Any sleep-deprived travelers may have to wait one more evening for a full night’s rest. Just prior to 0640, Expedition Leader Taylor Butz came on the public address system to announce that three bears – a sow and two cubs – were patrolling shore near our anchorage. Almost immediately National Geographic Sea Bird began to buzz. The spirit of adventure was palpable at breakfast, during our safety briefings, and on the beach as hiker’s prepared to hike to Lake Eva. Along the way, Naturalist Andy Putnam radioed in an amazing and unique find: six river otters were just a few feet from the trail keeping a watchful eye on our group. A sentiment I offer to guests often is to bring your camera and all its lenses on every hike, and today I kicked myself for not following this advice. Nevertheless, we pressed on into the forest, eventually lining up fantastic shots of a bald eagle at eye level.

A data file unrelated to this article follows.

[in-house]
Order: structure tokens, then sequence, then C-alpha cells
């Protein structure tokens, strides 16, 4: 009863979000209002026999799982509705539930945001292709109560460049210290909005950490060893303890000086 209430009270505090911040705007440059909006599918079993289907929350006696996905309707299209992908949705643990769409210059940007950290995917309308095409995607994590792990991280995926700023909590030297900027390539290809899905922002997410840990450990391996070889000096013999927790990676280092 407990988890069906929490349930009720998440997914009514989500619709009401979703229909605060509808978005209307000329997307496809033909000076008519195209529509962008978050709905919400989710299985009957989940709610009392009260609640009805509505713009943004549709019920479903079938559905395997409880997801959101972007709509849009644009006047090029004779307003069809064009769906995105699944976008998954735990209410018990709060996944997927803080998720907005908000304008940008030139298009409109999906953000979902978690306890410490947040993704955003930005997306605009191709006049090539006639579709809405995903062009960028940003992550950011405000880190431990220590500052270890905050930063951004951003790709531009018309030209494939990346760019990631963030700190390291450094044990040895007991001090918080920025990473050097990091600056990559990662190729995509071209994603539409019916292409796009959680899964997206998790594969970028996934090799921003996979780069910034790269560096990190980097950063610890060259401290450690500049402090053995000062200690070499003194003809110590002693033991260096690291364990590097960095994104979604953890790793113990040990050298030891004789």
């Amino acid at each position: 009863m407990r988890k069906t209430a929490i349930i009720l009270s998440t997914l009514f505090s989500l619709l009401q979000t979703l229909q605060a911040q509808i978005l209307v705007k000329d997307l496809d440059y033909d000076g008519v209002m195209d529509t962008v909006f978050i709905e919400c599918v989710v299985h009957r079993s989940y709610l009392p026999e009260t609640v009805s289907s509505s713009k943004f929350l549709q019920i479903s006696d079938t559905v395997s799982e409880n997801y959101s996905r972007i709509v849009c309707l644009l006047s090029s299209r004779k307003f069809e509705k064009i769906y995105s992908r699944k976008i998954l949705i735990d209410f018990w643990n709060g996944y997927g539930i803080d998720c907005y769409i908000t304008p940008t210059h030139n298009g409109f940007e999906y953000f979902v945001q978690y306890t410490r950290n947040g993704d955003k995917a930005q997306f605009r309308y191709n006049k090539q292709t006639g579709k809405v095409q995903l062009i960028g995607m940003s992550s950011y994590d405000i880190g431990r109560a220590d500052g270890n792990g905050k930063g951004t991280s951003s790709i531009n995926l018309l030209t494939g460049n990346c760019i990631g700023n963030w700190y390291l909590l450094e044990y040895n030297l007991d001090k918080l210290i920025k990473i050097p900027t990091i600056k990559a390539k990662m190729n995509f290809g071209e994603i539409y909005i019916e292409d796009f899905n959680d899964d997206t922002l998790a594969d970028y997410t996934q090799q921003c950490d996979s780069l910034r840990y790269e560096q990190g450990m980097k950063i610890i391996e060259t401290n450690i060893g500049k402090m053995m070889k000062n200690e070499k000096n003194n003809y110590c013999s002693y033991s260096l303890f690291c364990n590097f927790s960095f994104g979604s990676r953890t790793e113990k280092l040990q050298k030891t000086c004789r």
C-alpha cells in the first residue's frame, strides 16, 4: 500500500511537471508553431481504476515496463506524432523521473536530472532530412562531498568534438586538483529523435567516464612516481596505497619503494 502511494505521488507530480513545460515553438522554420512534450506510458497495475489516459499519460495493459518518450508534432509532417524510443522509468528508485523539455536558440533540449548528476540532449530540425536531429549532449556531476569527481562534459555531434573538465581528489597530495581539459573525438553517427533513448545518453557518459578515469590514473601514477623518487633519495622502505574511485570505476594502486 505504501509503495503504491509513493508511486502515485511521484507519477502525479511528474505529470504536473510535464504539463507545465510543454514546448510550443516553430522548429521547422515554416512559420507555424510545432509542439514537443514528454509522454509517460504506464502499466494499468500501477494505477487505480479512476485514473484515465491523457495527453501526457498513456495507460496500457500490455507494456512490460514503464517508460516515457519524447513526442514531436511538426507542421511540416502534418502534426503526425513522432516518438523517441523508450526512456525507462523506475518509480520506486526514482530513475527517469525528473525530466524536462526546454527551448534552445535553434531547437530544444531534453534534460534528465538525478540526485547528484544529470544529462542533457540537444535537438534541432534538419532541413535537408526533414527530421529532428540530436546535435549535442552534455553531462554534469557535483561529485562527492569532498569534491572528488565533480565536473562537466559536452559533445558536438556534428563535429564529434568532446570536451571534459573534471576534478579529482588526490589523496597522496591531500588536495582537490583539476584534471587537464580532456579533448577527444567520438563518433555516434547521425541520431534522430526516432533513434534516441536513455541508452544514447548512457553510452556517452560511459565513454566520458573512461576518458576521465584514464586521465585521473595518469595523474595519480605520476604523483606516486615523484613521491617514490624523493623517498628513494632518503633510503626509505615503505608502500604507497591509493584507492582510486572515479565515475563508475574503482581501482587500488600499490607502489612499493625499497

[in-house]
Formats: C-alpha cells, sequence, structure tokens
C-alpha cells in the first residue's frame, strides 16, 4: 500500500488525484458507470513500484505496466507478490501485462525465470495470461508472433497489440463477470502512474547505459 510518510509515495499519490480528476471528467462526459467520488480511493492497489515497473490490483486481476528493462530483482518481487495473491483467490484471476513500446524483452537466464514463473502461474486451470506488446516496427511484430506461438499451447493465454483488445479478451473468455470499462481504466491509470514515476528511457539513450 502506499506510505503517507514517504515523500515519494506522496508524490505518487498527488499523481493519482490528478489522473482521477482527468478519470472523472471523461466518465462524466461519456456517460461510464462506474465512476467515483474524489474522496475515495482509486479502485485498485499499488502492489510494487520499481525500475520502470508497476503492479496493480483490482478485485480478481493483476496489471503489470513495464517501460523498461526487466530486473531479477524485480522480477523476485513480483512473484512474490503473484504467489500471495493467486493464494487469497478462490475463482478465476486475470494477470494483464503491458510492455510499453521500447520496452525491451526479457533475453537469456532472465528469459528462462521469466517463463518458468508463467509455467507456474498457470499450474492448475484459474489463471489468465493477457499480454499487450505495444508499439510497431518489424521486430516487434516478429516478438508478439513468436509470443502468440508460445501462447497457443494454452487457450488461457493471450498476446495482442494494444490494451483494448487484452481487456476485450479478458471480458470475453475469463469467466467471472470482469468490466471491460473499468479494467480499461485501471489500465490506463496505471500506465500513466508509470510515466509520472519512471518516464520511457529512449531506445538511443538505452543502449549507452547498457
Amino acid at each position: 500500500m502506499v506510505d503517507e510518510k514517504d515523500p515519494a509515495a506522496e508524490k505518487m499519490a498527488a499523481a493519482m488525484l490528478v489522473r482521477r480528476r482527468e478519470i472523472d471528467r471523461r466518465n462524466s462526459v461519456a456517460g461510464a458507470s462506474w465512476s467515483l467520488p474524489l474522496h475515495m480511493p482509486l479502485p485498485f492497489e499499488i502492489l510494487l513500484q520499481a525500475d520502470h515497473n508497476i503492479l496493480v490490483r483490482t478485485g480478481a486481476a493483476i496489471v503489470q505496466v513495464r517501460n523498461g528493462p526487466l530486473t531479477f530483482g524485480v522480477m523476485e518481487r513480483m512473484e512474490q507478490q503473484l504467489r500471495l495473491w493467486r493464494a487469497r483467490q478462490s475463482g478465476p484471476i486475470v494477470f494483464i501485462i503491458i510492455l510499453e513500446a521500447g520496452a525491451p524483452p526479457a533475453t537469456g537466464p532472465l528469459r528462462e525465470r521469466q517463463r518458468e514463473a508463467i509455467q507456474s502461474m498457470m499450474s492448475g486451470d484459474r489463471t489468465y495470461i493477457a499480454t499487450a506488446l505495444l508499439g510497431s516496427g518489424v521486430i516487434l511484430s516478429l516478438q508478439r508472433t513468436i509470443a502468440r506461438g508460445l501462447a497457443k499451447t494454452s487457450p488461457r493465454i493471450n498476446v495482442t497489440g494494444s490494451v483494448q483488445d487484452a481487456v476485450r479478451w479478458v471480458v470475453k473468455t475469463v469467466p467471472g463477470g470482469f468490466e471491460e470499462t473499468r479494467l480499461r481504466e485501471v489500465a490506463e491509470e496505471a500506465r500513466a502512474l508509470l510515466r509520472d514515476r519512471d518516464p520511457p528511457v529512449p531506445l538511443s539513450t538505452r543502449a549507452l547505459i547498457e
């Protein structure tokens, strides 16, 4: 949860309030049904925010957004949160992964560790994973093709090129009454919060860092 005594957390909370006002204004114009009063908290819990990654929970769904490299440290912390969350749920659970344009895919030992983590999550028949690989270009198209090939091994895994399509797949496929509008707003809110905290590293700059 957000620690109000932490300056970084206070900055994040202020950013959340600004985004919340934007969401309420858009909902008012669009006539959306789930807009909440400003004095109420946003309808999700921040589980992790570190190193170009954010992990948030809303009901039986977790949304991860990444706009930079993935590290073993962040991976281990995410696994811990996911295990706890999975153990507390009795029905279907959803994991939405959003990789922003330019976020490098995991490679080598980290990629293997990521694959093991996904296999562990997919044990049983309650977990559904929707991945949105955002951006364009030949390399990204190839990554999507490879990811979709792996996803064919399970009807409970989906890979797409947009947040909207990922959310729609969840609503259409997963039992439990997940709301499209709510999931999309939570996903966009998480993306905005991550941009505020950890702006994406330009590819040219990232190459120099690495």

Our afternoon was a time for cruising. Our first sightings were of humpback whales, their loud breath breaking the peaceful monotony of Alaskan silence. Between their surfacing loons and guillemots stirred baitfish into a frenzy. Needing to make way for the Inian Islands, we pressed north and found more humpbacks and sea lions. After a fruitless half-hour (an eternity in bow time), two mature brown bears ambled on to the beach. Cetaceans, though, were not to be outdone: four killer whales disrupted the bear viewing and threw the bow into a frenzy. Those weary, sleep-deprived travelers will indeed sleep well tonight!